Health benefits of Champak

Google+ Pinterest LinkedIn Tumblr +

Champak Quick Facts
Name: Champak
Scientific Name: Magnolia champaca
Origin Temperate Himalayan region and is distributed throughout the subtropical and tropical countries such as India, South China, Indonesia, Maldives, Bangladesh, Philippines and some Pacific Islands
Colors Green when young turning to pale brown as they mature
Shapes Each fruit is 1.5 – 2 cm long, woody and pale brown with large cream coloured lenticels.
Flesh colors Red or pink
Health benefits Gain physical strength, Relieve nervousness, Decreased bile, For masculinity, Cure the flu, Illuminate eyesight, Urinary problems, Cure sexually transmitted diseases
Magnolia champaca, known in English as champak, is a large evergreen tree in the family Magnoliaceae. It was previously classified as Michelia champaca. The plant is native to temperate Himalayan region and is distributed throughout the subtropical and tropical countries such as India, South China, Indonesia, Maldives, Philippines, Taiwan, Malaysia, Myanmar, Nepal, Thailand, Cambodia, Vietnam, Sumatra and in India, it is highly dispersed in Eastern Himalayan tract and lower hills up to 3000 ft., Assam, Myanmar, Western Ghats, South India and Bangladesh, Arunachal Pradesh and Bihar. Apart from Champak it is also known as Champac, Michelia, Joy Perfume Tree, Champak tree, calabash, champwood, Golden Champa, yellow jade orchid tree, fragrant Himalayan champaca, Champaca, Cempaka Merah, Yellow Champaka, Orange Chempaca, Chempaca Merah, Sapu, Cempaka Kuning, Orange Champak, Cempaka Putih and Orange Champaka.

The tree is known for its fragrant flowers, and its timber is used in woodworking. The tree has a wide range of uses, being harvested locally as a source of food, medicines and a range of commodities. It is particularly appreciated for its essential oil and timber, and is sometimes cultivated for these. The tree is also used in reforestation projects. Champaca is commonly cultivated as an ornamental and wayside tree throughout the tropics, being valued especially for its fragrant flowers, which are often used in religious ceremonies. In Theravada Buddhism, champaca is said to have been used as the tree for achieving enlightenment, or Bodhi, by the seventeenth Buddha called “Aththadassi”. According to Tibetan beliefs, the Buddha of the next era will find enlightenment under the white flower canopy of the champaca tree.

Champak Facts

Name Champak
Scientific Name Magnolia champaca
Native Temperate Himalayan region and is distributed throughout the subtropical and tropical countries such as India, South China, Indonesia, Maldives, Bangladesh,  Philippines and some Pacific Islands. Including Taiwan, Malaysia, Myanmar, Nepal, Thailand, Cambodia,  Vietnam, Sumatra and in India, it is highly distributed in Eastern Himalayan tract and lower hills up to 3000 ft., Assam, Myanmar, Western Ghats, South India and Bangladesh, Arunachal Pradesh, Bihar
Common Names Champac, Michelia, Joy Perfume Tree, Champak tree, calabash, champwood, Golden Champa,  Champaca, Cempaka Merah, Yellow Champaka, Orange Chempaca, Chempaca Merah, Sapu, Cempaka Kuning, Orange Champak, Cempaka Putih, Orange Champaka
Name in Other Languages Assamese: Tita-sopa (তিতা চঁপা)
Bengali: Sbarṇacām̐pā (স্বর্ণচাঁপা), Champa (চম্পা),  Champaka,
Brazil/Acre: Champa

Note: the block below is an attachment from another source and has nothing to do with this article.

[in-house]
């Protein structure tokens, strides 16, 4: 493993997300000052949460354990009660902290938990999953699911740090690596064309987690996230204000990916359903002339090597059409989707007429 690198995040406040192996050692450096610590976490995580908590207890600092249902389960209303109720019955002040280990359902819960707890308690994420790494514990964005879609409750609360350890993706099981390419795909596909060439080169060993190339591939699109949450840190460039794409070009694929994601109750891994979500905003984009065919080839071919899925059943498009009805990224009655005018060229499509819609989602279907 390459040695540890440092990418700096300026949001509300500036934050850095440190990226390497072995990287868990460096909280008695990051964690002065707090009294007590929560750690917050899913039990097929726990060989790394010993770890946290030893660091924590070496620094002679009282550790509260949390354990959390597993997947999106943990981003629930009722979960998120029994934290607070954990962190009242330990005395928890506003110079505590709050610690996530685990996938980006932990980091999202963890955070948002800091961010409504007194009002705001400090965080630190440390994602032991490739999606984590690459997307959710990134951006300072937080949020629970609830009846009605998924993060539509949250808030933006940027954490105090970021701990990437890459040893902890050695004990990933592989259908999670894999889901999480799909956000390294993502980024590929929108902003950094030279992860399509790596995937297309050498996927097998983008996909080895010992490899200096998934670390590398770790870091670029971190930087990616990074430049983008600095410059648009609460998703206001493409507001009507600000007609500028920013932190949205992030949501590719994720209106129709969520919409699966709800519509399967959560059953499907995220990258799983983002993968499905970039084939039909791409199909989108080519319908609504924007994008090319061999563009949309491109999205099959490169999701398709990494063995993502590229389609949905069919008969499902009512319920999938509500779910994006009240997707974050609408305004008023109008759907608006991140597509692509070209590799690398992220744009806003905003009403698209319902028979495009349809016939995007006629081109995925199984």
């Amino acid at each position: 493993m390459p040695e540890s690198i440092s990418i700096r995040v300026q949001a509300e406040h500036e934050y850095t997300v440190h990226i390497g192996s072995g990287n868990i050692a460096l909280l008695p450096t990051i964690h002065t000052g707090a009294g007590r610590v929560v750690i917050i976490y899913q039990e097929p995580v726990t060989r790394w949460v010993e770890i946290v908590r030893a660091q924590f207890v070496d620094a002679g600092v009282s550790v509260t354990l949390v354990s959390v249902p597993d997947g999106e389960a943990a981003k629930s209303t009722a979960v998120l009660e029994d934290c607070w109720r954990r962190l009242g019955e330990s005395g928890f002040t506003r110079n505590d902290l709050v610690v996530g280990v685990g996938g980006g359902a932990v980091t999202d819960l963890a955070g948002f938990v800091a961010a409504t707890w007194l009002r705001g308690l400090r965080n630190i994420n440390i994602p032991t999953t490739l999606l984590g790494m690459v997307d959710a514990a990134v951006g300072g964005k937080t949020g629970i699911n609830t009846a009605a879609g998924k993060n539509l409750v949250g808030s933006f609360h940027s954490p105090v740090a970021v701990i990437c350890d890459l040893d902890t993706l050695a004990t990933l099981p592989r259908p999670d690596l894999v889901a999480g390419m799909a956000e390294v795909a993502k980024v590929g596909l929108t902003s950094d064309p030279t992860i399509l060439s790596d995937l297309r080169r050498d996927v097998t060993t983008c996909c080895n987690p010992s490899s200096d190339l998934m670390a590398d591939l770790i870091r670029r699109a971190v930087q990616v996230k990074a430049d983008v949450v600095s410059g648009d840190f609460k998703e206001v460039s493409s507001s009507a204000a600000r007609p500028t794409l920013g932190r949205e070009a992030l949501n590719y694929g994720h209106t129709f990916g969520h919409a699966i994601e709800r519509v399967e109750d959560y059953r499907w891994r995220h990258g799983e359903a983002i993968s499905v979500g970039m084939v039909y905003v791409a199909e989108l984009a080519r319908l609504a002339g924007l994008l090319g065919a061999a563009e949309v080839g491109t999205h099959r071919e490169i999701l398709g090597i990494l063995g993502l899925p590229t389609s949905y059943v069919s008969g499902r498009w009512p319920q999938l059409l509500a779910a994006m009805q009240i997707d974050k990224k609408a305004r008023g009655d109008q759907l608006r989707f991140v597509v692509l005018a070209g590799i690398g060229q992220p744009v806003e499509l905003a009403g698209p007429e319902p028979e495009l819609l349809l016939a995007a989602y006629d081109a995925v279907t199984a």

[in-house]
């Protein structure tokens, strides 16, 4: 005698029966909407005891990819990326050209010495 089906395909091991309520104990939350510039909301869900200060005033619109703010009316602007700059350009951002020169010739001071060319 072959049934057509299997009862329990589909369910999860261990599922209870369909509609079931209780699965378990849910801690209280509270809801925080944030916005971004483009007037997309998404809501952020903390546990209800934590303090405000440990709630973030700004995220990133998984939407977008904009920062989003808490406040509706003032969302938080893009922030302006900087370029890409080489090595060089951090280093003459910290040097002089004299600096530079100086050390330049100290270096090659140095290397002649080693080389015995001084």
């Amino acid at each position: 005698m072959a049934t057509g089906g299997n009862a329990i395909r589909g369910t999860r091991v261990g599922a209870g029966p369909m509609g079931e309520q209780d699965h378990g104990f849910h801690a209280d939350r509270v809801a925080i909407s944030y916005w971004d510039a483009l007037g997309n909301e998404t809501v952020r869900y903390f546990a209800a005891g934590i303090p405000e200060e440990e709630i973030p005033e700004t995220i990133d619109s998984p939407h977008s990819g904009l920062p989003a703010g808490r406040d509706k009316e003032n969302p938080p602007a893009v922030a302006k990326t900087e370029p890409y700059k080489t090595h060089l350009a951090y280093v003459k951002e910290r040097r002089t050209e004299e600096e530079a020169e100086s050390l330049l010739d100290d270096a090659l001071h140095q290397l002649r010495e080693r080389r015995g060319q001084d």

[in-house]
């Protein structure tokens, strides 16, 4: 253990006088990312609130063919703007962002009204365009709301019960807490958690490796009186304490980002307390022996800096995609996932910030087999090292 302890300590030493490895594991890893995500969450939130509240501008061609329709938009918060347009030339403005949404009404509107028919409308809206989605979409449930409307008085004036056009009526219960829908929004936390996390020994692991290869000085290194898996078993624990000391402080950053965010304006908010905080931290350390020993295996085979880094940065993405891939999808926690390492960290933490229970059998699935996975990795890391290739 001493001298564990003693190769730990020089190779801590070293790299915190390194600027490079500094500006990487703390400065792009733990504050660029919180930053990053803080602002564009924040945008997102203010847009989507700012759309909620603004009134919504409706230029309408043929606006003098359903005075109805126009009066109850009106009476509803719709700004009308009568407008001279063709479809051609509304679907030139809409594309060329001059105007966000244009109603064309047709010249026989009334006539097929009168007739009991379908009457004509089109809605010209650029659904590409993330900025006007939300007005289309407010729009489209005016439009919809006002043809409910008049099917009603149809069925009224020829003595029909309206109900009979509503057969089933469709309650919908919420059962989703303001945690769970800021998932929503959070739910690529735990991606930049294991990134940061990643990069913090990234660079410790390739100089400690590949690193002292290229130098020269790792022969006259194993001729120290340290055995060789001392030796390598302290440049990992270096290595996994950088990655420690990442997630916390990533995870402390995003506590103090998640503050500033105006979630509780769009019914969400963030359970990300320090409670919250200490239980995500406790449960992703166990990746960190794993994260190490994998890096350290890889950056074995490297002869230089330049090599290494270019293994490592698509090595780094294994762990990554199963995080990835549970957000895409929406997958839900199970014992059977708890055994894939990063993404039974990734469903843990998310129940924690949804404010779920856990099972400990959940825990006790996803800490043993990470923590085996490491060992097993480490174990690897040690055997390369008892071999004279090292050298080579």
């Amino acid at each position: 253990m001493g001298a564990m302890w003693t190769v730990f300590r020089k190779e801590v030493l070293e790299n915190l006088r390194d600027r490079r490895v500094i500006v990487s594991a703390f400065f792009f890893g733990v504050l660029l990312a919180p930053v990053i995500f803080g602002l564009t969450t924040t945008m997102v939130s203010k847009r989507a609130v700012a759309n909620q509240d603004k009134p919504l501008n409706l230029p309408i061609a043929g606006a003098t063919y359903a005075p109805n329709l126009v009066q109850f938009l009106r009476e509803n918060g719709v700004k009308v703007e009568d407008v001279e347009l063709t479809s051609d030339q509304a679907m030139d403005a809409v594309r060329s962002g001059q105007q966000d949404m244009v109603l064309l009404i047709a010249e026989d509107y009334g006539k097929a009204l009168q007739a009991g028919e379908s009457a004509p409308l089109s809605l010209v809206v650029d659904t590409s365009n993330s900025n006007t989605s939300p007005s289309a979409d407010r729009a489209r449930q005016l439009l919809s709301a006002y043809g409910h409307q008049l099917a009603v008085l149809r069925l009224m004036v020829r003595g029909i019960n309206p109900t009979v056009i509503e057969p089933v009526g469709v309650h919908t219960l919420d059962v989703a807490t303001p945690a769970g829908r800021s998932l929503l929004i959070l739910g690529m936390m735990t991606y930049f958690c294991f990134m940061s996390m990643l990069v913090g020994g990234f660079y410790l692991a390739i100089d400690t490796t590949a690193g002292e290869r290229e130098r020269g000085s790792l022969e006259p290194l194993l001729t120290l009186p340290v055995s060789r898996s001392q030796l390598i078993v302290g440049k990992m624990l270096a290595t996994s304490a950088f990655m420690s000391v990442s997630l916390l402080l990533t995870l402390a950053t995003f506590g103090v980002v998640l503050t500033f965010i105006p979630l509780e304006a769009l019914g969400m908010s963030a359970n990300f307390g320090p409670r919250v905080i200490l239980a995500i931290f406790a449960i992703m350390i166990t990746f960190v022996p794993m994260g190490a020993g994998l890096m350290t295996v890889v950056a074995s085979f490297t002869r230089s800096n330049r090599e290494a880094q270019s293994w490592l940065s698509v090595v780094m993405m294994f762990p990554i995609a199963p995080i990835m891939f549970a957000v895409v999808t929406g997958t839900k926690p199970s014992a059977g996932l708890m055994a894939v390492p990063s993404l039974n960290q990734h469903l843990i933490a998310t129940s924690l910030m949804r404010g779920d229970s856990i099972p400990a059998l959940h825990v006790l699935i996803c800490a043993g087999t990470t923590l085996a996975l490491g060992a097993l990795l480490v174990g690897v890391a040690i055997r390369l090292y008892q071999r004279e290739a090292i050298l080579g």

Burmese: Hcan karr war (စံကားဝါ), Mawk-sam-lung
Central Khmer: Chambeakraham (ចម្ប៉ាក្រហម)
Chinese: Huángyùlán (黃玉蘭), huáng lán (黄兰)          
Czech: Michelie kopinatá
English: Champac, Michelia, Champak, Joy Perfume Tree, Champak tree, calabash, champwood, orange champak, Golden Champa
Filipino: Champaca
Finnish: Tuoksusampaka
French: Champak, ilang-ilang
German: Champaca, Champaka
Gujarati: Campo (ચંપો), Sachochampo, Raichampo, Pilo Champo
Hindi: Champaka (चंपक), champakam, champaca, Champa (चम्पा), Son champa (सोन चम्पा), bolnabat, champa, champaca, champagam, champak, champakam, champakamu, champige, champo, chembagan, chompa, chompoko, kanchanam, kanchanamu, kola-sampige, kud-champa, pito-champo, pivala-champa, rae-champo, sampanga, sampige, sampighi, sempangan, shamb, shap, shembuga, sona-champa, titasopa, tita-sopa
Indonesian: Cempaka wangi, Cempakakuning, Capaka, Cempak
Japanese: Kinkouboku (キンコウボク)
Java: Chempaka, Chepaka, Pechari, Lochari, Kantil, Semendara
Kannada: Sampige (ಸಂಪಿಗೆ), Champaka, Kendasampige,
Kolasampige, Sampage-huvvu, Gandhaphali, Kolu
sampige
Konkani: Pudchampo, champe (चांपे), sonchampe (सोनचांपे)
Lao: Solo
Malay: Bunga cempaka
Malaysian: Chempakamerah, Chempaka, Champaka, Chempaka, Chempa, Cempaka kuning, Jampaka
Malayalam: Campakam (ചമ്പകം), Campakappuv, Cempakam,
Champacam, Champakam, Chempakap-pu, Chembagam, Chembakam, Champa, Champaca, Champaga, Champak, Chempacam, Chempakam
Manipuri: Leihao (লৈহাও)
Marathi: Cāphā (चाफा), Pivalu Champa (पिवळु चम्पा), Son-chafa (सोन चाफा), Sonachanpha, Sonchampa, Champa, Kudchampa,  Sona champa, Pivalachampa, Sonachampa, Chamfo
Mizo: Ngiau
Munda: Campabadaru
Myanmar: Saga
Nepali: Champ (चाँप), Aule Chaanp (औले चाँप), Champaa (चम्पा), Chaanp (चाँप), Suna champ, Phul champ, Soyemba, Chaswan, Lukbhung, Chempe
Oriya: ଚମ୍ପା, Chompa
Persian: چامپاک
Philippines: Ilang-ilang
Portuguese: Magnolia-amarela
Punjabi: Champa, Capā  (ਚੰਪਾ)
Pushto: چمپا
Russian: Magnoliya champaka (Магнолия чампака)
Sanskrit: Campakam (चम्पकम्), Campakah (चम्पकः ), Champaka, Campeya, Hamapushpa , Kanchana, Shat pada, Latika, phali, Gandhaphali, Gandhaphala, Deepapushpa, Sthirapushpa, Peetapushpa, Hemahva, Anjana, Atigandhaka, Bhramaratithi, Bhringmohi, Campaca, Campaka, , Campeya, Chambunala, Champaka, Champakapushpam, Champeya, Deepapushpa, Gandhaphali, Hemanga, Hemapushpa, Hemapushpika, Hemapuspaka, Hemavha,Kamabana, Kancana